Racing proper is all about beating other jet-pack toting snails while competing in leveled “cups” so as to graduate to higher licenses which allow one to race against tougher competition. This career mode type of gameplay just works, as it allows one to race in chunks. Tomatoes are key, as upgrading equipment and attributes are important with regards to being competitive. There are pre-game boosts that can be bought (like extra speed or opponent inhibitors) and then it’s off to race. The races are quite enjoyable, and some actually end in photo-finishes. Tomatoes earned and accrued benefits are tallied at the end, and winning always provides the best payout.

I like that the game isn’t miserly with the tomatoes; it doesn’t feel necessary to shell out real cash, and the ads show other means of accumulating tomatoes (the game is compatible with Tapjoy). I think the menu is a bit busy, but hey.

All in all, it a solid entry, and has that rare ability to be companion game that encourage folks to watch the movie/show that inspired it.

Good job, PIK POK. Well played.

New Star Soccer Review

New Star Soccer Review

Nov 29, 2013

I’ll be honest: I’m somewhat cynical of soccer sims. It seems most long-term sports management games have been done. Still, it takes a game like New Star Soccer to change my mind, and change my mind it did.

The game provides an abbreviated player development ladder based around The Beautiful Game. It connects gameplay, skill development/career and more into a pretty nice simulation package.

It starts out with the character. Upon launch, the game prompts to create a profile in of the available slots (it’s possible to have more than one on the same device). I like that there is some customization, down to nationality and skin tone. There is a tutorial, and then some skills tests. After this, our newly created player gets to sign a contract with one of the lower teams, and it’s off on the career quest.nss1

On the “home” page, the tabs all but explain the elements that need to be managed: League, Skills, Life and actual Games. Skills are the attributes that can be improved upon by taking mini-challenges. The League measures standings of the team, while Life measures measured intangibles, like our players relationship with teammates, Manager and fans. It also ascribes a value for lifestyle… things like tattoos, vehicles and properties all come ogether and can be improved upon by game bux earned from playing.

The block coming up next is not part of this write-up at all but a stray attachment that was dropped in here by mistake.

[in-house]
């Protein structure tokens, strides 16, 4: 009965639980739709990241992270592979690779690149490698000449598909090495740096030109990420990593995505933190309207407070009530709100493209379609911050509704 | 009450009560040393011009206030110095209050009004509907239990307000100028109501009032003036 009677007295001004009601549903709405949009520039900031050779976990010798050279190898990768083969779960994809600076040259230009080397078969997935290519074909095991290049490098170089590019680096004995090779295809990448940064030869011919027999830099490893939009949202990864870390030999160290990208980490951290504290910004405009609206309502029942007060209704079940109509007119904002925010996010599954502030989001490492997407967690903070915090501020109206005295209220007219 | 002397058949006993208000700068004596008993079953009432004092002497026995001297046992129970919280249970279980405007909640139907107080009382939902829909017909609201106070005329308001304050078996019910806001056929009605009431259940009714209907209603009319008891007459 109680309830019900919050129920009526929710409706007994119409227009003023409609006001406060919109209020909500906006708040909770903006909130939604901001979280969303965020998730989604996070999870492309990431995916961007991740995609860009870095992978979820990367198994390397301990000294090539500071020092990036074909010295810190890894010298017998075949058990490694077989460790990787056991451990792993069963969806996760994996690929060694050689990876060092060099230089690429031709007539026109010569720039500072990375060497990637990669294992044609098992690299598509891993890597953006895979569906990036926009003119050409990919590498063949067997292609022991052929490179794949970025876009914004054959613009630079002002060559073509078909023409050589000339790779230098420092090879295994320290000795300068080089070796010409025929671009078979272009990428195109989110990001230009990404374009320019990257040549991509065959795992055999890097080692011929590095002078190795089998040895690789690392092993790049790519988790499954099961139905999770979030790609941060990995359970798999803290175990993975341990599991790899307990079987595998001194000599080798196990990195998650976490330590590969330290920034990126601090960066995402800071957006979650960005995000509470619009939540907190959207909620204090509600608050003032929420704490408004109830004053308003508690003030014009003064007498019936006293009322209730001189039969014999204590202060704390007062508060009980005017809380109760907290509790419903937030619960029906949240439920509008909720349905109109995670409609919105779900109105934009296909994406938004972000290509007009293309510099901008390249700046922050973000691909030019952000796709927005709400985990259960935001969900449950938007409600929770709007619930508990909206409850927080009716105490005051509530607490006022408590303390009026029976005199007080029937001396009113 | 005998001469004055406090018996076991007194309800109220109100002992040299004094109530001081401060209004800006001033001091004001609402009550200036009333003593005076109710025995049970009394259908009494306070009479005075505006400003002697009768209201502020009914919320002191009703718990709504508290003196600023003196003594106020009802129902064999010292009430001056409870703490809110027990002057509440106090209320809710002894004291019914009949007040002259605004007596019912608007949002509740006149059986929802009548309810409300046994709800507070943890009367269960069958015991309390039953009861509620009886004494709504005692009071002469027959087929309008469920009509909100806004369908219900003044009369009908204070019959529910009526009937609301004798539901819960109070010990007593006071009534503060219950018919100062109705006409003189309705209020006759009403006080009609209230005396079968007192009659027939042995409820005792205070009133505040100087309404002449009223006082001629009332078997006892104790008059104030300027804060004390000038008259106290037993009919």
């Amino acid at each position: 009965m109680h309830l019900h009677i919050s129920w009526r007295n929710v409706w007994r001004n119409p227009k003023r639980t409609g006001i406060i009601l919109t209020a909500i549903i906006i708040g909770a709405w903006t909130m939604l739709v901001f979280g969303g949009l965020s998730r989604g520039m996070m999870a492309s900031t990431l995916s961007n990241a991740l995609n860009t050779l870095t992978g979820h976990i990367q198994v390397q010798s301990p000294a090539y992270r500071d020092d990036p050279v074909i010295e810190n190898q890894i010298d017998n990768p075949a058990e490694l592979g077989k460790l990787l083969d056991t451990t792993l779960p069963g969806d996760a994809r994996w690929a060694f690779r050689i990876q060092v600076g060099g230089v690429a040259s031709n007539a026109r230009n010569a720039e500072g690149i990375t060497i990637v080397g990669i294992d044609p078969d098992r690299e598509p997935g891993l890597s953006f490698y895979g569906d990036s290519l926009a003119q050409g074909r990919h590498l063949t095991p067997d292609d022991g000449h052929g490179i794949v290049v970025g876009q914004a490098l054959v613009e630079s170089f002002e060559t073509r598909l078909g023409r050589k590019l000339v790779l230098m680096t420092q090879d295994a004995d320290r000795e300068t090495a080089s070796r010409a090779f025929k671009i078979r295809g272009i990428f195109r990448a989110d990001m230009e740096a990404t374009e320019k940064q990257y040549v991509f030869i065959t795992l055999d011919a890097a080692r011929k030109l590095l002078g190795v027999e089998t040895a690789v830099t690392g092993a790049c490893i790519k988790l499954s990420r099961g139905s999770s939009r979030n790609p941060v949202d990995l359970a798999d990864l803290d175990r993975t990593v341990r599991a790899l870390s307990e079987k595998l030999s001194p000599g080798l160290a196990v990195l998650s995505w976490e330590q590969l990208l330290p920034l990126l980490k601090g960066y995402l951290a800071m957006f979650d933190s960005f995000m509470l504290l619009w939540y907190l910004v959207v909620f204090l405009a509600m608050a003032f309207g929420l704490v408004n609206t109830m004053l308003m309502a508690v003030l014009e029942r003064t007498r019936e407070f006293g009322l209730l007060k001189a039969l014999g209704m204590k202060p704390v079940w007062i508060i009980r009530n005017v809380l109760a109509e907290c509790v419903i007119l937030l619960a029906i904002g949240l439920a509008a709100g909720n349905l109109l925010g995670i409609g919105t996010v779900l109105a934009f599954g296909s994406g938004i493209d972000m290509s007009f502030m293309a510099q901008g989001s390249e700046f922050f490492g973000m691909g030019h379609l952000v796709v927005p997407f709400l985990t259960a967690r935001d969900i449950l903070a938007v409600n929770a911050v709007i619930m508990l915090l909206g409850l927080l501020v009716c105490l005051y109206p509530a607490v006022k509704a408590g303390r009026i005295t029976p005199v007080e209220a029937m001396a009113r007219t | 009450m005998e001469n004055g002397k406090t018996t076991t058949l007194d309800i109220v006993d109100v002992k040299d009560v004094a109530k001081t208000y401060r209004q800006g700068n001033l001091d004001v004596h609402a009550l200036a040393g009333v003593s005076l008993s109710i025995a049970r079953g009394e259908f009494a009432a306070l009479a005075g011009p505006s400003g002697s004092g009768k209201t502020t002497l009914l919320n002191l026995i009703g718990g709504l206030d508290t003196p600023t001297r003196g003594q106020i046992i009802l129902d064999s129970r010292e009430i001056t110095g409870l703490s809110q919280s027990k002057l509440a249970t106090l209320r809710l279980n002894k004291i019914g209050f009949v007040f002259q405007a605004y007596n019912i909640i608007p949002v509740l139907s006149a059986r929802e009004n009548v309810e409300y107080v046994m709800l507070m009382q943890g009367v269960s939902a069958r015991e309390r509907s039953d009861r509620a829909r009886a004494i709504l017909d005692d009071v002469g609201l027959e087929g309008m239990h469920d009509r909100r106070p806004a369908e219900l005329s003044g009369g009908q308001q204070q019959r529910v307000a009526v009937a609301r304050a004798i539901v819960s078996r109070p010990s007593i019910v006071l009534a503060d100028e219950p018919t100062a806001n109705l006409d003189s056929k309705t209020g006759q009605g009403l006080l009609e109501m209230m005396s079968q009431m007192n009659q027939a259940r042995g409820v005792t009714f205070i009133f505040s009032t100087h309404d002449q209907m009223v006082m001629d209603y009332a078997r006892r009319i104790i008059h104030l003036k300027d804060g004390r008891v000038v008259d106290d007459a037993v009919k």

The games are quick affairs, with summary excerpts that denote noteworthy plays (including any involving our player; when these do occur, the game uses some fun action sequences). The action starts with the occasional easy pass or shot, which can be accomplished by pulling back on the ball to effect the appropriate power, and releasing in the direction of a teammate or the goal and then “striking” the rolling ball to control spin. As a soccer player, Successful passes and goals yield points which are reflected in bonus payouts and achievements.

The most important element is Energy. to train, or interact with teammates, or anything important, energy is expended. Not having enough reduces playing time and/or relegates the picked player to a substitute status. replacement cans can be purchased with bux or real cash.

I really enjoyed the game. I think some of the menus can be streamlined, and multiplayer functionality would be insanely cool. The graphics are a little rough, but do their job.

But for a fun career sim, this is pretty fun and engaging.